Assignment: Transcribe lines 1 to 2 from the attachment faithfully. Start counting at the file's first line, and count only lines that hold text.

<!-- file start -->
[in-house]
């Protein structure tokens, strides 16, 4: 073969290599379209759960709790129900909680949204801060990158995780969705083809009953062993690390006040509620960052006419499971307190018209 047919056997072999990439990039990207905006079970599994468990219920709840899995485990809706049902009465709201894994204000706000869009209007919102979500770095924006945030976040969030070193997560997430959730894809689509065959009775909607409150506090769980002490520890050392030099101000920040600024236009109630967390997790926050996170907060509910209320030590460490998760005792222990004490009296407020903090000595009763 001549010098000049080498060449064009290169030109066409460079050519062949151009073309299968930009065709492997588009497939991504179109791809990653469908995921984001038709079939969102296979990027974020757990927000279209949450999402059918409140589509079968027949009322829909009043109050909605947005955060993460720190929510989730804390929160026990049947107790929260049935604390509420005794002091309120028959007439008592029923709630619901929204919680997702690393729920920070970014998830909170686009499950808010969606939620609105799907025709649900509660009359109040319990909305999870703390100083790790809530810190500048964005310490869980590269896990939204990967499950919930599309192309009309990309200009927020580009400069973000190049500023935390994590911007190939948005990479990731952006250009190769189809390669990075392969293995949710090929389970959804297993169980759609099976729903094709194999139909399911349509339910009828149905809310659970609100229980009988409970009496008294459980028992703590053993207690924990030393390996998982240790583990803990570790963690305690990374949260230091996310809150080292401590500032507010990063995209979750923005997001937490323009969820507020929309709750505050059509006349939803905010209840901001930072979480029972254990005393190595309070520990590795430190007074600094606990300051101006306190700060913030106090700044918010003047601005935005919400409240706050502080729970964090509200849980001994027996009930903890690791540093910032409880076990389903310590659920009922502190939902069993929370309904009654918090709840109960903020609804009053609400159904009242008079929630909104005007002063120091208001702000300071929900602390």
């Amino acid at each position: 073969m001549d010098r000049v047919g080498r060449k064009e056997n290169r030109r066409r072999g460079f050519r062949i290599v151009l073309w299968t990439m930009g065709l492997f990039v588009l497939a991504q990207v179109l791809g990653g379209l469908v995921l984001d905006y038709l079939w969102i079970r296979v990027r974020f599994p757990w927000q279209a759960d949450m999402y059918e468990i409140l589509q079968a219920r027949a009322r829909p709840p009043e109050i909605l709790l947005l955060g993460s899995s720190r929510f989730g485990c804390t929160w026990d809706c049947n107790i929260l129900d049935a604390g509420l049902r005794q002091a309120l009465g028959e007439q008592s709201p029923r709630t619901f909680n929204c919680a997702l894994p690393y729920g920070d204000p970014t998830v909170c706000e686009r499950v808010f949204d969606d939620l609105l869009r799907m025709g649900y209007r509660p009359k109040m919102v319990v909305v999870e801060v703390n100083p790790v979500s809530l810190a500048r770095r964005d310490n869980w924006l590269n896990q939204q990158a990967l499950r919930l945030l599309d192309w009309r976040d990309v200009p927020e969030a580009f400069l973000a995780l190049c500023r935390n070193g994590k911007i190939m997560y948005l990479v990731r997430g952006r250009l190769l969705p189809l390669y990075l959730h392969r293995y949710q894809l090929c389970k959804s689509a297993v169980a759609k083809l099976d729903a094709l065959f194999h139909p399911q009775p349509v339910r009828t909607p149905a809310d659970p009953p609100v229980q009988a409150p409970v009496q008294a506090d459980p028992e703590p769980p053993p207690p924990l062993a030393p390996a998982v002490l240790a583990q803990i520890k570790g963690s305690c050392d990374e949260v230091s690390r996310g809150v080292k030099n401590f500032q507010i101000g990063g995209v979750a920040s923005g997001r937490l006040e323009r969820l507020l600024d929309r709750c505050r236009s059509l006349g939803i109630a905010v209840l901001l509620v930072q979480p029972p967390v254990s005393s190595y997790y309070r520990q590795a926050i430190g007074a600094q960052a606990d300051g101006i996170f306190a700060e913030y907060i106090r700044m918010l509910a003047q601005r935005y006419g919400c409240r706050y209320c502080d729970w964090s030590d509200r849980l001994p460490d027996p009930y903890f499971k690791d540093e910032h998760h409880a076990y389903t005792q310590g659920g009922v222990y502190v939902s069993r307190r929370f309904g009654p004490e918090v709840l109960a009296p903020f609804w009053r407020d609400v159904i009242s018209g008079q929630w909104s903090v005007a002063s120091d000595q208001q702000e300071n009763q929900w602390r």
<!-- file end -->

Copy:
[in-house]
């Protein structure tokens, strides 16, 4: 073969290599379209759960709790129900909680949204801060990158995780969705083809009953062993690390006040509620960052006419499971307190018209 047919056997072999990439990039990207905006079970599994468990219920709840899995485990809706049902009465709201894994204000706000869009209007919102979500770095924006945030976040969030070193997560997430959730894809689509065959009775909607409150506090769980002490520890050392030099101000920040600024236009109630967390997790926050996170907060509910209320030590460490998760005792222990004490009296407020903090000595009763 001549010098000049080498060449064009290169030109066409460079050519062949151009073309299968930009065709492997588009497939991504179109791809990653469908995921984001038709079939969102296979990027974020757990927000279209949450999402059918409140589509079968027949009322829909009043109050909605947005955060993460720190929510989730804390929160026990049947107790929260049935604390509420005794002091309120028959007439008592029923709630619901929204919680997702690393729920920070970014998830909170686009499950808010969606939620609105799907025709649900509660009359109040319990909305999870703390100083790790809530810190500048964005310490869980590269896990939204990967499950919930599309192309009309990309200009927020580009400069973000190049500023935390994590911007190939948005990479990731952006250009190769189809390669990075392969293995949710090929389970959804297993169980759609099976729903094709194999139909399911349509339910009828149905809310659970609100229980009988409970009496008294459980028992703590053993207690924990030393390996998982240790583990803990570790963690305690990374949260230091996310809150080292401590500032507010990063995209979750923005997001937490323009969820507020929309709750505050059509006349939803905010209840901001930072979480029972254990005393190595309070520990590795430190007074600094606990300051101006306190700060913030106090700044918010003047601005935005919400409240706050502080729970964090509200849980001994027996009930903890690791540093910032409880076990389903310590659920009922502190939902069993929370309904009654918090709840109960903020609804009053609400159904009242008079929630909104005007002063120091208001702000300071929900602390």